The sooner you start one, the sooner you can reap the rewards.

Simple organic materials like horse manure, green waste, saw dust, cow manure, rabbit manure, dry leaves, grass clippings, peat moss, etc can make a big difference.
I can't say enough about horse manure.
Pile in layers and wet each layer as you go. Water the top.
Allow all your materials time to "cook" and breakdown before use.

You can make compost tea while the breakdown occurs:
drill 1/4" holes in bottom of a 5 gal bucket & place inside another (non-drilled) bucket
fill bucket with some of your organic materials - cover with plastic and allow to sit

You will have usable liquid booster in the bottom bucket within days - refill bucket and keep damp for more tea
Just be cautious... compost tea is strong and can burn if not careful.

Well rotted compost added regularly to your soil will provide steady benefits, lasting longer than a miracle grow type of chemical which can deplete soil levels with extended use.

Organic garden methods are always best for the soil/roots/plants/harvest/food.
Continued use of organic boosters raises the soil potency by the season.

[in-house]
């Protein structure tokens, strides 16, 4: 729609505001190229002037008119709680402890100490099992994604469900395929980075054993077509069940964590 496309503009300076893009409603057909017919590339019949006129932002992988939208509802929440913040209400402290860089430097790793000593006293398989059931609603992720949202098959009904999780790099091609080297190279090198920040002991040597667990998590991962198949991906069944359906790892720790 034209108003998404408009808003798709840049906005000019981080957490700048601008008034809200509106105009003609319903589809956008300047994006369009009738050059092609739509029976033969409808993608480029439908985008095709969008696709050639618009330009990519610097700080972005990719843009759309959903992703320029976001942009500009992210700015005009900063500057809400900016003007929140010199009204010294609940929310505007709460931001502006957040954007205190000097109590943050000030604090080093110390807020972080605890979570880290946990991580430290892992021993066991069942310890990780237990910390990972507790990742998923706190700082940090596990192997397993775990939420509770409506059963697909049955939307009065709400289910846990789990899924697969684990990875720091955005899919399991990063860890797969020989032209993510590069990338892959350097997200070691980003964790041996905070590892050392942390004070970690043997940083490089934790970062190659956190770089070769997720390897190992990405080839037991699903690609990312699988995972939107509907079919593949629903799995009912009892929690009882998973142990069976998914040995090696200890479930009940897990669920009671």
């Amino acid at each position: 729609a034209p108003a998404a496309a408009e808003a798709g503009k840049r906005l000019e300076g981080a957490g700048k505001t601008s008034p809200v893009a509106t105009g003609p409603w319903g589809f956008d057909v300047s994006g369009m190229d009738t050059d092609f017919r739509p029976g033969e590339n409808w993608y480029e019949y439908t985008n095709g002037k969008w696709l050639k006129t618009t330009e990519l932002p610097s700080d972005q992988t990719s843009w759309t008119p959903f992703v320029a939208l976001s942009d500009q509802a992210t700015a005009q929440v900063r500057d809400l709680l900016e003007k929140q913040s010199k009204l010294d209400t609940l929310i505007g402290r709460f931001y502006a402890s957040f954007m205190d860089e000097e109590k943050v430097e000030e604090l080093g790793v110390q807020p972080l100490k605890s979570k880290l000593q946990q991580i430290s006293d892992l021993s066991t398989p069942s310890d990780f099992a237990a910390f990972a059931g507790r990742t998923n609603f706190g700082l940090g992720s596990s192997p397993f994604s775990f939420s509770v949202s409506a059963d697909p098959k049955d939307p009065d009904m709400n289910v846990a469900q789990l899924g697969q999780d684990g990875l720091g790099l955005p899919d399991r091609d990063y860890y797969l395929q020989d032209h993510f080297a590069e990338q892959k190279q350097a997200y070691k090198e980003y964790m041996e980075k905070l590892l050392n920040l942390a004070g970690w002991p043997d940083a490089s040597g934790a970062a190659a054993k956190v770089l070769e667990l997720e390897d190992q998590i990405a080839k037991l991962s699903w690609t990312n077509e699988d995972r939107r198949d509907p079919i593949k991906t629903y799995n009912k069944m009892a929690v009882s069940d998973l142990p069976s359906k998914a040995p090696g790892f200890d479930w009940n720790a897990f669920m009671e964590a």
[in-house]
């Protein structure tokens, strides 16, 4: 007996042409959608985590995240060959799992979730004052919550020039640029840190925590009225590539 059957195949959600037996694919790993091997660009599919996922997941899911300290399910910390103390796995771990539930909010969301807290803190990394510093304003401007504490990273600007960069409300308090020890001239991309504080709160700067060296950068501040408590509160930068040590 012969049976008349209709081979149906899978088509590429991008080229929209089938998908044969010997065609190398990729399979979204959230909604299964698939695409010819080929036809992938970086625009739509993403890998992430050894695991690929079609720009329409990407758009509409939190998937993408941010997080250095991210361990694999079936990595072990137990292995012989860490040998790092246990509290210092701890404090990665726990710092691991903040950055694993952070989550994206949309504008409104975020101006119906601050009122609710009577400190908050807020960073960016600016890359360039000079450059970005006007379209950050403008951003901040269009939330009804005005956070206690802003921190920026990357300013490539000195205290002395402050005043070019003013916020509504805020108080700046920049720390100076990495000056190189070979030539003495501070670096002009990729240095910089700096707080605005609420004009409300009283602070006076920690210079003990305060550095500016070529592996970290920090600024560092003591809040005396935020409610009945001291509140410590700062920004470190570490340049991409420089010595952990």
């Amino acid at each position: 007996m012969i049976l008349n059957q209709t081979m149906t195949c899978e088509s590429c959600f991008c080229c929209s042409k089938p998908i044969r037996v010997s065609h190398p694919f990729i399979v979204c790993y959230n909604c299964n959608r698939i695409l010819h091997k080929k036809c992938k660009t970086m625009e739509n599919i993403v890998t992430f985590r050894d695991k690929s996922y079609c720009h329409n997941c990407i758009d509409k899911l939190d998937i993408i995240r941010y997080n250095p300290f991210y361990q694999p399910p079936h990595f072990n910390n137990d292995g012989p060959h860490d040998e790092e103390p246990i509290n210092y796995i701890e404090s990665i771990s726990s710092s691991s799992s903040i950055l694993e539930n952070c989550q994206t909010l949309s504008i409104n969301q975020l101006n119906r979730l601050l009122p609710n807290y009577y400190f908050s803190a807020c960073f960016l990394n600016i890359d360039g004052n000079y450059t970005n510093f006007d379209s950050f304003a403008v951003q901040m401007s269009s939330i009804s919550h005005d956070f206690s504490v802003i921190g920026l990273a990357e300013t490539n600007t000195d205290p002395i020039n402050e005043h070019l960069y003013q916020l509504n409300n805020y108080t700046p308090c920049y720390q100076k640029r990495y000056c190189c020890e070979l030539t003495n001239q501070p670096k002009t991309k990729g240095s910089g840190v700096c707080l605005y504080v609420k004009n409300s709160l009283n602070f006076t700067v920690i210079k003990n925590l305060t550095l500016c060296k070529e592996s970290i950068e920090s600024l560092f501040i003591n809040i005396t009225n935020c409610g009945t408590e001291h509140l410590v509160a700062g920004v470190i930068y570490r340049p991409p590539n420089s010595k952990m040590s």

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Super Moderator and Walking Methane Refinery
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For a liquid alternative try making some compost tea. Place some well aged compost in water for a day. Strain out the solids and put the liquid into a spray bottle. Spray it on your plants to give them a great kick in terms of growth and health.
That works wonders, but it's really only feasible in gardens that are so small as to not be able to feed the family in a crisis anyway. Amending the soil is probably the only effective way to manage on a large enough scale to produce enough food. I've always been a hybrid gardener. I amend the soil, but I also stock chemical fertilizers. They have their place too, in my opinion. And combined, they work together really well.